The battalion left Devonport on the 26th July 1915, bound for 'somewhere out East' and, after a brief stop-over in Egypt, disembarked on Gallipoli, serving there between 10th August and 4th December. During their assault against the Kiretch Tepe Sirt on 15th August 1915 an observing Staff Officer observed their progress through his binoculars and saw the battalion's metal flashes glinting yellow in the sun as they doggedly advanced. He remarked "By Jove! If only we had one or two more battalions of those yellow devils we should be across the peninsular by tommorow". With that, the battalion's nickname - the 'Yellow Devils' - was born. A pitifully small number of them remained by December 1915 and they were moved back to Egypt to be rebuilt between January and March 1916, after which a year-long posting to guard the Suez Canal followed. The battalion advanced to Gaza with the British and Commonwealth forces in March 1917, taking part in all of the actions there and during the advances through Palestine that followed. By the armistice in October 1918, they were stationed at Beirut, having spent the entire campaign in that theatre of war.

The 54th (East Anglian) Division was comprised the 161st (Essex), the 162nd (East Midland) and 163rd (Norfolk and Suffolk) Infantry Brigades, with the 162nd being composed from:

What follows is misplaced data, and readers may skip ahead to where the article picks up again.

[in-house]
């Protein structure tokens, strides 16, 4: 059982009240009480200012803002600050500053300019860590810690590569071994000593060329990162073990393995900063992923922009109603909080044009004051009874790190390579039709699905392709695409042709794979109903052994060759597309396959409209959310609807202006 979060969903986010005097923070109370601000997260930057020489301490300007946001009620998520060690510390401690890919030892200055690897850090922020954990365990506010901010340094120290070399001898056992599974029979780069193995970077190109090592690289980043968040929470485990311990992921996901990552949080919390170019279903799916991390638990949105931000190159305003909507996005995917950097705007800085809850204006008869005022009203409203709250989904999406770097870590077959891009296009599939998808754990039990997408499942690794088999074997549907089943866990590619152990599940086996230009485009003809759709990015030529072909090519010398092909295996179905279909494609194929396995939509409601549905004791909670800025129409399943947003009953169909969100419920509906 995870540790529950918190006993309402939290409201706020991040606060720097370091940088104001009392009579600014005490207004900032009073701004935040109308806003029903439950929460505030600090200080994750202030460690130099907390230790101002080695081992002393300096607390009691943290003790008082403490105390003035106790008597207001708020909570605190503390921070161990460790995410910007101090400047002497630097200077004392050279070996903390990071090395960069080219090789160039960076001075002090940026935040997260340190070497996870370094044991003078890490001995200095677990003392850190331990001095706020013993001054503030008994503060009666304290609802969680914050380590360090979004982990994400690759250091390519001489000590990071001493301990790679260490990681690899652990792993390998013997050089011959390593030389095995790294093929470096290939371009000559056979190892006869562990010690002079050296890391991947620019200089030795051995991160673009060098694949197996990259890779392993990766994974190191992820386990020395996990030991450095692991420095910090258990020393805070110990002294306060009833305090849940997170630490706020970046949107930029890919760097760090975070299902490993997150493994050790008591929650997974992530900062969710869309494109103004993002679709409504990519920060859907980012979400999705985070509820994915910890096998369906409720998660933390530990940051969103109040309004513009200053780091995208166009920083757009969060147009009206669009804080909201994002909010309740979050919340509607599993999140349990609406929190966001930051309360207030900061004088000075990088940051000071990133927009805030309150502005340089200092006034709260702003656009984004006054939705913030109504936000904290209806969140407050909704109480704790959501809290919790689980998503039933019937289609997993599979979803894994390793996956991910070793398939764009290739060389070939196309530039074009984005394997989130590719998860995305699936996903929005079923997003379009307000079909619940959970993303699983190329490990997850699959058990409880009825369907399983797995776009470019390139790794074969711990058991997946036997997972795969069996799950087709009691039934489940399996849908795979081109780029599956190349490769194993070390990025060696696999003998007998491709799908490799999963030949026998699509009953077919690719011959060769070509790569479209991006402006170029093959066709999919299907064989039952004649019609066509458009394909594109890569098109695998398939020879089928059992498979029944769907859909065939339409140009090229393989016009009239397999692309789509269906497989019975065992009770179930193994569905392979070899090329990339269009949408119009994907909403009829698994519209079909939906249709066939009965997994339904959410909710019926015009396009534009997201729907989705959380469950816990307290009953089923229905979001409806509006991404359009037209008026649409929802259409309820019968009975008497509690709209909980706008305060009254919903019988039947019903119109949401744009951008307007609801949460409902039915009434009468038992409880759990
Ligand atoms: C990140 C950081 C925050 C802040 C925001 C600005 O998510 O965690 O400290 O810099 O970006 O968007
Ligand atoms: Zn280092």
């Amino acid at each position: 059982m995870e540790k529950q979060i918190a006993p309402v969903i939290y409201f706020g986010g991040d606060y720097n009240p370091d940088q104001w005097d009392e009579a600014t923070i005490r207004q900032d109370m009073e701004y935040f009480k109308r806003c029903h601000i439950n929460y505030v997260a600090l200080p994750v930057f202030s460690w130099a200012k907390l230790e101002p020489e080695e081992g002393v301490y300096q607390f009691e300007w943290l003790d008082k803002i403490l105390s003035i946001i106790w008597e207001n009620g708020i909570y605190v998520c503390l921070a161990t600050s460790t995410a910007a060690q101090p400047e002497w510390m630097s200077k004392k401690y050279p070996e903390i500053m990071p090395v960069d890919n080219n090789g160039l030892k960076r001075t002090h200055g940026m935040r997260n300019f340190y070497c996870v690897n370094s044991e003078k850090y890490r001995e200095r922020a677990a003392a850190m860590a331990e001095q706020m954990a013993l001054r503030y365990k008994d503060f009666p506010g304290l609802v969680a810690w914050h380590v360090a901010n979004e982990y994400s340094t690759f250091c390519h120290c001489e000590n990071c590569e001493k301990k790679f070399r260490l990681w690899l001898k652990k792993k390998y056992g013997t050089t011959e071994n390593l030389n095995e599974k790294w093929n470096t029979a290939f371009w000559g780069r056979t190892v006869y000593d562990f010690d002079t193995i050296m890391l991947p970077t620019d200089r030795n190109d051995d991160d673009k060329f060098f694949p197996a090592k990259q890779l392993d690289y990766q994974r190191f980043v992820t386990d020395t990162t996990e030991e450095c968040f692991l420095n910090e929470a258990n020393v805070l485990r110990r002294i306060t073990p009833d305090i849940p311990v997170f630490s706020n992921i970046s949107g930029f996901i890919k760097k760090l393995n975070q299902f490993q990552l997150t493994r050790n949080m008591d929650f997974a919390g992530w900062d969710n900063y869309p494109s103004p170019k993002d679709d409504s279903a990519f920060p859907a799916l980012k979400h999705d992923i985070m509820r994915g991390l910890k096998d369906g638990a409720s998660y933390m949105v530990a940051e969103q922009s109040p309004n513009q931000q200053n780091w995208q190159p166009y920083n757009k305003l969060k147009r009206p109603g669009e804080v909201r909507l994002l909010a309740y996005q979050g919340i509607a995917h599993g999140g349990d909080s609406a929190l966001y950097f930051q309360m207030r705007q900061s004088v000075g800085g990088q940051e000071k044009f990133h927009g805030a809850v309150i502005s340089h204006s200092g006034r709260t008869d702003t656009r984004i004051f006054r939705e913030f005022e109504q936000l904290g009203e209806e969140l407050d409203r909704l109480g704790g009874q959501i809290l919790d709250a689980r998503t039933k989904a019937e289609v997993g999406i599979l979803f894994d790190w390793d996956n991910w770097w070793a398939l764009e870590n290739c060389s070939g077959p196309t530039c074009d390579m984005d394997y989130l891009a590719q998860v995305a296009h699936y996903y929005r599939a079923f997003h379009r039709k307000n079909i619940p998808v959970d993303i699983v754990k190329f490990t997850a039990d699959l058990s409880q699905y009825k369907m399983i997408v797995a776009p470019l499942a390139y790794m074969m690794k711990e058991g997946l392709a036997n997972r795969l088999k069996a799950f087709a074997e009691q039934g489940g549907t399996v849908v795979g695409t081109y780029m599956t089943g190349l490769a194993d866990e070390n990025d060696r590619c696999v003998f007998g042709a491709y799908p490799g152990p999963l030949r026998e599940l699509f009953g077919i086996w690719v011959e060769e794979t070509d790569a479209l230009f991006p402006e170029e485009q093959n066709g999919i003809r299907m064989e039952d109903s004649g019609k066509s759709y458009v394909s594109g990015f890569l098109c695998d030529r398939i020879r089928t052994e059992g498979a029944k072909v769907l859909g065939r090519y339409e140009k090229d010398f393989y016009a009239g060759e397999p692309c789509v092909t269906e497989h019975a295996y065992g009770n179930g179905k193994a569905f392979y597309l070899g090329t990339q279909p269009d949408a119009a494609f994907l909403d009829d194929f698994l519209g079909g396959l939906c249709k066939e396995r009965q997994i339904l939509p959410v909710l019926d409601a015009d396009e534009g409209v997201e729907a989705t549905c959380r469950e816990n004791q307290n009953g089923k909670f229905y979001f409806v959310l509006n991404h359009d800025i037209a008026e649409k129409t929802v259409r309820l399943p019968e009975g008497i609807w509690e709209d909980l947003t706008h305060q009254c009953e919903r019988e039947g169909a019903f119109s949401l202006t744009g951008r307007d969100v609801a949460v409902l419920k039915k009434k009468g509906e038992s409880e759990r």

• 1st/5th Battalion, the Bedfordshire Regiment
  • 1st/4th Battalion, the Northamptonshire Regiment
  • 1st/1st Battalion, the Cambridgeshire Regiment [left February 1915]
  • 1st/1st Battalion, the Hertfordshire Regiment [left November 1914]
  • 2nd/1st Battalion, the Cambridgeshire Regiment [between February and April 1915]
  • 1st/10th Battalion, the London Regiment [from April 1915]
  • 1st/11th Battalion, the London Regiment [from April 1915]


Soldiers in this theatre of war suffered notably from illness, with the battalion losing considerably more men to local diseases than enemy fire. Nevertheless, over 120 gallantry medals were issued to soldiers from the 1st/5th battalion, including a Victoria Cross and the battalion were engaged in the following actions:


  • The Suvla Bay campaign on Gallipoli, especially during the advance along the Kiretch Tepe Sirt 15th August 1915.
  • The 1st Battle of Gaza, Palestine in March 1917.
  • The 2nd Battle of Gaza, Palestine in April 1917.